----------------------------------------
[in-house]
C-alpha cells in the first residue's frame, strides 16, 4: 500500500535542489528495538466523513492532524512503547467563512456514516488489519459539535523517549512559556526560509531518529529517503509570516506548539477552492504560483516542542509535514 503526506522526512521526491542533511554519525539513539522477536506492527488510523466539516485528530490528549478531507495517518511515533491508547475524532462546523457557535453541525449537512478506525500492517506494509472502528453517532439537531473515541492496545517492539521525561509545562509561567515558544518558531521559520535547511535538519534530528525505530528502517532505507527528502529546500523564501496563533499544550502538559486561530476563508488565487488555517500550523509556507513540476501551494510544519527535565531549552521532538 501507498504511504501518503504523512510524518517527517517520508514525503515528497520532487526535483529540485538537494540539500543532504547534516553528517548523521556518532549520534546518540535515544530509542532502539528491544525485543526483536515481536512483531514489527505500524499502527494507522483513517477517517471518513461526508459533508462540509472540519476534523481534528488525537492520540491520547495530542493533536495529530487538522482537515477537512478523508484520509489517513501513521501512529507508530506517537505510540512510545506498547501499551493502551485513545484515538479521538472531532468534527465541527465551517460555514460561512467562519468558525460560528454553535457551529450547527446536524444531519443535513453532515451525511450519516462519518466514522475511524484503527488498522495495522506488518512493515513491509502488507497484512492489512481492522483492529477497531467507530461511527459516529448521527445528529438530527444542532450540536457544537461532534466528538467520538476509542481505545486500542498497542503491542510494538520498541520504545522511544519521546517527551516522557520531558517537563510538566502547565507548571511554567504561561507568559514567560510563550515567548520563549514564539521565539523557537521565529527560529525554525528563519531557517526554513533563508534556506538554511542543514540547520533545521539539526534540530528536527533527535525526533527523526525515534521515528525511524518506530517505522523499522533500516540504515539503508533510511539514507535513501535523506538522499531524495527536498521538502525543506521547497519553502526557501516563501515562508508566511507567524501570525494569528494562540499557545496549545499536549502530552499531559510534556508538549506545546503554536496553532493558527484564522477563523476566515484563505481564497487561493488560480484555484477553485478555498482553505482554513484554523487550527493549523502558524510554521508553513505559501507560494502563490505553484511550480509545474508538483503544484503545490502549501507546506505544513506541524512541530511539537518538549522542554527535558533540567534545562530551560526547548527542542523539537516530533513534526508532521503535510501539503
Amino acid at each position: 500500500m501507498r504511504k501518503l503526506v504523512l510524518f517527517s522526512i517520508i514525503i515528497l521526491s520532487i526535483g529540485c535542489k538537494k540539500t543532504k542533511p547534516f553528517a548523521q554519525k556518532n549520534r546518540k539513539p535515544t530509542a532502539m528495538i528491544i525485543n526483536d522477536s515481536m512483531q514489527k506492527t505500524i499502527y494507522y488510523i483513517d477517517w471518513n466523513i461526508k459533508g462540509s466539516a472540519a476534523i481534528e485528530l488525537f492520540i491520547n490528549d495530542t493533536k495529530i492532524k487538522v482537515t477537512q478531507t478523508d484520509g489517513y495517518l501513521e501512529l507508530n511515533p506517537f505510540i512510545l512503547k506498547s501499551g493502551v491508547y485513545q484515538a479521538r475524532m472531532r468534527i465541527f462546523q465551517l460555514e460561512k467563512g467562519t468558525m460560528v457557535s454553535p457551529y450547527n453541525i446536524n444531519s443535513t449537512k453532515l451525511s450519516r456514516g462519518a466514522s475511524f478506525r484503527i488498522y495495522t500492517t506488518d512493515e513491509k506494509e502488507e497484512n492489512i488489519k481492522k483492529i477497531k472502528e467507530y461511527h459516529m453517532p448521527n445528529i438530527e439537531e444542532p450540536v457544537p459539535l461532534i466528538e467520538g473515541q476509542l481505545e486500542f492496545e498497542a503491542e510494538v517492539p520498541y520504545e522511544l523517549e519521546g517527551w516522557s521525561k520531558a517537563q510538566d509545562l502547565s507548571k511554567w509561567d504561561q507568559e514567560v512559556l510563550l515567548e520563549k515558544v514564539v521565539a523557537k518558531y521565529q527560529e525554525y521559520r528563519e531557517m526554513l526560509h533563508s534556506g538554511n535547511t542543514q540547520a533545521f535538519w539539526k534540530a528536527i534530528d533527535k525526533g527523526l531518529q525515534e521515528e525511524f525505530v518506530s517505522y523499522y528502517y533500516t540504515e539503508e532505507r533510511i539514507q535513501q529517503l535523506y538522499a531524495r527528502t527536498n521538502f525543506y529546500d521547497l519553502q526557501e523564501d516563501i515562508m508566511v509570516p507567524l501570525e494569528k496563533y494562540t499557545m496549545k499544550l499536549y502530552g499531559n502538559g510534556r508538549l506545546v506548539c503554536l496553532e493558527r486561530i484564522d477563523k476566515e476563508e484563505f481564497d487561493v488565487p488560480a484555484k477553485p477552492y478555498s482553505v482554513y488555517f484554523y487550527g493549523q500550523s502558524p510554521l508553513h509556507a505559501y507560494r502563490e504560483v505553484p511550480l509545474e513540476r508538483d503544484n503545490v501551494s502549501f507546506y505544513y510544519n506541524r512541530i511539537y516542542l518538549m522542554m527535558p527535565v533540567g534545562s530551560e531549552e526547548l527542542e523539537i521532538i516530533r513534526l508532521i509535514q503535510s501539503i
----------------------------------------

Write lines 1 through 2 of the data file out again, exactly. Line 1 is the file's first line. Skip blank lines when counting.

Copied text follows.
[in-house]
C-alpha cells in the first residue's frame, strides 16, 4: 500500500535542489528495538466523513492532524512503547467563512456514516488489519459539535523517549512559556526560509531518529529517503509570516506548539477552492504560483516542542509535514 503526506522526512521526491542533511554519525539513539522477536506492527488510523466539516485528530490528549478531507495517518511515533491508547475524532462546523457557535453541525449537512478506525500492517506494509472502528453517532439537531473515541492496545517492539521525561509545562509561567515558544518558531521559520535547511535538519534530528525505530528502517532505507527528502529546500523564501496563533499544550502538559486561530476563508488565487488555517500550523509556507513540476501551494510544519527535565531549552521532538 501507498504511504501518503504523512510524518517527517517520508514525503515528497520532487526535483529540485538537494540539500543532504547534516553528517548523521556518532549520534546518540535515544530509542532502539528491544525485543526483536515481536512483531514489527505500524499502527494507522483513517477517517471518513461526508459533508462540509472540519476534523481534528488525537492520540491520547495530542493533536495529530487538522482537515477537512478523508484520509489517513501513521501512529507508530506517537505510540512510545506498547501499551493502551485513545484515538479521538472531532468534527465541527465551517460555514460561512467562519468558525460560528454553535457551529450547527446536524444531519443535513453532515451525511450519516462519518466514522475511524484503527488498522495495522506488518512493515513491509502488507497484512492489512481492522483492529477497531467507530461511527459516529448521527445528529438530527444542532450540536457544537461532534466528538467520538476509542481505545486500542498497542503491542510494538520498541520504545522511544519521546517527551516522557520531558517537563510538566502547565507548571511554567504561561507568559514567560510563550515567548520563549514564539521565539523557537521565529527560529525554525528563519531557517526554513533563508534556506538554511542543514540547520533545521539539526534540530528536527533527535525526533527523526525515534521515528525511524518506530517505522523499522533500516540504515539503508533510511539514507535513501535523506538522499531524495527536498521538502525543506521547497519553502526557501516563501515562508508566511507567524501570525494569528494562540499557545496549545499536549502530552499531559510534556508538549506545546503554536496553532493558527484564522477563523476566515484563505481564497487561493488560480484555484477553485478555498482553505482554513484554523487550527493549523502558524510554521508553513505559501507560494502563490505553484511550480509545474508538483503544484503545490502549501507546506505544513506541524512541530511539537518538549522542554527535558533540567534545562530551560526547548527542542523539537516530533513534526508532521503535510501539503